Singapore's Giant Panda cub turns two

14 August 2023
In the blink of an eye, Le Le is two years old! Weighing in at 65kg today, one of Singapore’s most well-known animal residents is showing signs of independence such as eating, resting and playing on his own, away from mom Jia Jia.

Le Le spends time away from mom and does not require much of her attention anymore – a key indicator of his growing independence. 

Photo credit: Mandai Wildlife Group

This is all part of the natural process that mirrors what happens in the wild when panda cubs become independent from about 18 to 24 months of age. They start displaying signs of being comfortable alone, while the mother pandas also begin to exhibit behavioural changes that lead to the eventual rejection of their cubs. Giant Pandas are solitary animals, so this life stage progression is part of growing up for this species.

As it is critical to assist the cub and mom safely through the separation, the Animal Care team has been conditioning Le Le to enter a new private den that is segregated from mom’s. This will empower him to live apart from Jia Jia when the time comes. Le Le is growing comfortable in his own space, and his panda care team is working closely with the Chinese experts to prepare him for the next phase of his life. 

At his second birthday celebration today, Le Le relished the enrichment specially prepared by the panda care team. He was kept busy with a large bamboo cake as well as a buffet of special treats placed on banana leaves and ice blocks. Sugarcane, sweet potato, grape and peach were some of the goodies that made the occasion extra sweet – in moderation, of course. The birthday bear also unboxed his presents which were filled with yummy bamboo shoots. Aside from the treats, there was a confetti of straw, hay and wood shavings for him to play with.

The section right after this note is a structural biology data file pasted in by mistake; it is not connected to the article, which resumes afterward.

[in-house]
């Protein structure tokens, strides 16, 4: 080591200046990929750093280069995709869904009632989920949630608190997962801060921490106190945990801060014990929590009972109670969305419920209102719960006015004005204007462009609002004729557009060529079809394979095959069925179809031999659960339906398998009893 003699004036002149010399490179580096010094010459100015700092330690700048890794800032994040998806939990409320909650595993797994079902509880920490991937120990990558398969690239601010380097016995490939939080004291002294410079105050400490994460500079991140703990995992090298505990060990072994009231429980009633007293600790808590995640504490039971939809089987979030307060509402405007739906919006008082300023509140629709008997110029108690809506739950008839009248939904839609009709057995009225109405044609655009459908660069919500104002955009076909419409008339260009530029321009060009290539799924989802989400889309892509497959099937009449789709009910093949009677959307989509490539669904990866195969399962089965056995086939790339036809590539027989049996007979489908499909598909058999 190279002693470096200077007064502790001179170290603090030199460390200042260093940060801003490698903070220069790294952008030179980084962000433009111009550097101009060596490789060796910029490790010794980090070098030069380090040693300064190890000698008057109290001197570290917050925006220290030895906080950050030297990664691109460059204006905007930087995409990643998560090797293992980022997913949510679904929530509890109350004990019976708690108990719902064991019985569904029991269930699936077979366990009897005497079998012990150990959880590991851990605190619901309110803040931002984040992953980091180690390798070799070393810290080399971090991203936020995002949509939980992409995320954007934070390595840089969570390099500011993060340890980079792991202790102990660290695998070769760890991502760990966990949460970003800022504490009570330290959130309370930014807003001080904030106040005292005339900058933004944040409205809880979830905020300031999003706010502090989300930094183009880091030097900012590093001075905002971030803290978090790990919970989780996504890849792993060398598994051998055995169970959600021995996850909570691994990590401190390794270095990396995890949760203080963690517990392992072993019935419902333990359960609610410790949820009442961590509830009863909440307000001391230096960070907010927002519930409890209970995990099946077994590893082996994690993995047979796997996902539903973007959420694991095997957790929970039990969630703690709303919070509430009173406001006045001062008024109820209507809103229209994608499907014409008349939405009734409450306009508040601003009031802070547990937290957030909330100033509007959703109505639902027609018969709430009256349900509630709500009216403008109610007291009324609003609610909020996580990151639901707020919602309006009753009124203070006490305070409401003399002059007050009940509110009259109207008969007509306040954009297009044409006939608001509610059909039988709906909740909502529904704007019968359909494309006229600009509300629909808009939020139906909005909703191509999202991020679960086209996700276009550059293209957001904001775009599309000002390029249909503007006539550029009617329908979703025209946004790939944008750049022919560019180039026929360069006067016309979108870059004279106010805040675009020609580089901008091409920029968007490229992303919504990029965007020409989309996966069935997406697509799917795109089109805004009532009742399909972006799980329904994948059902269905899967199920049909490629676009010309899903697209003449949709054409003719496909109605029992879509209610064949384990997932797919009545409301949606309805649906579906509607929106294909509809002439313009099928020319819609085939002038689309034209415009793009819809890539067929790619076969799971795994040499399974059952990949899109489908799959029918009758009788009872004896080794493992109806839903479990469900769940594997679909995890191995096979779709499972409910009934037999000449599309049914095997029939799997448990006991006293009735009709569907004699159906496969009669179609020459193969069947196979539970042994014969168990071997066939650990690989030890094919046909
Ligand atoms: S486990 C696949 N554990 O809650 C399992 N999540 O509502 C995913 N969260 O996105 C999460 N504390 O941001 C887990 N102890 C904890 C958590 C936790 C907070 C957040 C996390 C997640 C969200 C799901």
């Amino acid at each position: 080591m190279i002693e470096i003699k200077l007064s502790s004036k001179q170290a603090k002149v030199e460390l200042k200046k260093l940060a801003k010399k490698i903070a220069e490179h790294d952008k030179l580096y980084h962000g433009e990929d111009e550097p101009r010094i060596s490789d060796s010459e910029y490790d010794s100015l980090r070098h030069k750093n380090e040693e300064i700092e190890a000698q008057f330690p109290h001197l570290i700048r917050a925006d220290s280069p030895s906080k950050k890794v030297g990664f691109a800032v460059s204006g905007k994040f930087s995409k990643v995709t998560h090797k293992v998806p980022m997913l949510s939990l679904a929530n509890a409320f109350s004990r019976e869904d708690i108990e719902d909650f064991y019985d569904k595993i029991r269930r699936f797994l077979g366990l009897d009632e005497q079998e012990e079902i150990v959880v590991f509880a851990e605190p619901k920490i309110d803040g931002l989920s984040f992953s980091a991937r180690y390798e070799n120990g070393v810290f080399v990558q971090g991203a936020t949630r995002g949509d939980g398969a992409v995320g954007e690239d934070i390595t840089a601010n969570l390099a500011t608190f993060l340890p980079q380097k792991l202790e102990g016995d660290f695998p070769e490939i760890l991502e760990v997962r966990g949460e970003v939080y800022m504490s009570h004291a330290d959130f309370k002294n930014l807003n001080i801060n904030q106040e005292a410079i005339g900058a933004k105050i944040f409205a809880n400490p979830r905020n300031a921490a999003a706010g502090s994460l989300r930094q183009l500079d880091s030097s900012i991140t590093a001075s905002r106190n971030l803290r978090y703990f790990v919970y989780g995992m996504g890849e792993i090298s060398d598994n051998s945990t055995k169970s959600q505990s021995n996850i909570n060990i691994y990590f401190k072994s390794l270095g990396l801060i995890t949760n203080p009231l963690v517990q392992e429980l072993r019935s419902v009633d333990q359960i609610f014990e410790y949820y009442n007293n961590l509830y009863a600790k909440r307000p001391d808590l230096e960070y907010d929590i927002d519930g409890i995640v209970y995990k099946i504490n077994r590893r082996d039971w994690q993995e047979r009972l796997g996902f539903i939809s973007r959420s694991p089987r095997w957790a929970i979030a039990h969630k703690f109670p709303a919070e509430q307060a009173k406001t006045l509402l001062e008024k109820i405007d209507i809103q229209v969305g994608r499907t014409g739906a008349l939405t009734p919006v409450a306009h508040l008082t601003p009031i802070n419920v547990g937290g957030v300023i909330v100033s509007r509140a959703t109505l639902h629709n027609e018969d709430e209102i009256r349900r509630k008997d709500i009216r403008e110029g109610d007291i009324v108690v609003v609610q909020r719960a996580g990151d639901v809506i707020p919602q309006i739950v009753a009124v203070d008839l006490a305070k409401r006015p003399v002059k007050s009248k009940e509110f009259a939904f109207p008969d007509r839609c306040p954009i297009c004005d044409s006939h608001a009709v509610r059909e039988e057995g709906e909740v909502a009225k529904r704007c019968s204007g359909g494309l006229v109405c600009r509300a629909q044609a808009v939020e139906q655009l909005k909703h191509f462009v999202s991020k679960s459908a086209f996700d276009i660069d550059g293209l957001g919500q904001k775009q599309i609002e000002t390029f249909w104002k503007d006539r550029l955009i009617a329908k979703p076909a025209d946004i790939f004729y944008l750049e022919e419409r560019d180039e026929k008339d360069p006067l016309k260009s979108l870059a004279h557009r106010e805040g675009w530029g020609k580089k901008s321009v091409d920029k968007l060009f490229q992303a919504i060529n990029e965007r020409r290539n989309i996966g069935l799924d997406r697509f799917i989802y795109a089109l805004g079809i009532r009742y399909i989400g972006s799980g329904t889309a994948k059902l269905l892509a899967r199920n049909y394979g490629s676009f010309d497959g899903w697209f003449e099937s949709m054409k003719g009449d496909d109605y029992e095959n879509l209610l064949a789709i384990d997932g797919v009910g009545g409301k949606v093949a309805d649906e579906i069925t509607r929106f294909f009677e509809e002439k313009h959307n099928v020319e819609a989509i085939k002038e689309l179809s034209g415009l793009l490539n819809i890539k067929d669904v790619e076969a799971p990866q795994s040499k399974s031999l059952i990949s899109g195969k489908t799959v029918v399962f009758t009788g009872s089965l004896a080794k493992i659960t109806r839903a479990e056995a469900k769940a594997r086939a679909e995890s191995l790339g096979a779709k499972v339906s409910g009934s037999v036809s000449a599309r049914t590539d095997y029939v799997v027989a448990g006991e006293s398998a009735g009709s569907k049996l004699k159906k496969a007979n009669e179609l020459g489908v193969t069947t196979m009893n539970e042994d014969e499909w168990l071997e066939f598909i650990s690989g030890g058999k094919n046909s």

As Le Le turns two years old, full separation from Jia Jia is expected to occur in the coming months and the process will be closely monitored by the panda care team.  Once separation happens, Jia Jia and Le Le will then timeshare their exhibit at the Giant Panda Forest – the public will be able to see Le Le from 10am to 2pm and Jia Jia from 2pm to 6pm.

Now into its 11th year as part of China’s global network in the conservation of Giant Pandas, Mandai Wildlife Group continues to help maintain a sustainable Giant Panda population in human care, as well as support China’s efforts in Giant Panda research and protection in the wild.

Le Le undergoes a dental check on 7 July 2023. Since he started his positive reinforcement training journey in July 2022, Le Le has gotten accustomed to routine health checks. He is rewarded with a treat when he completes the desired behaviour.

Photo credit: Mandai Wildlife Group

A look at the remarkable transformation of Singapore’s first Giant Panda cub. Le Le remains inquisitive with a penchant for food, particularly enjoying lounging on his back while munching on bamboo just like his dad Kai Kai.

Photo credit: Mandai Wildlife Group

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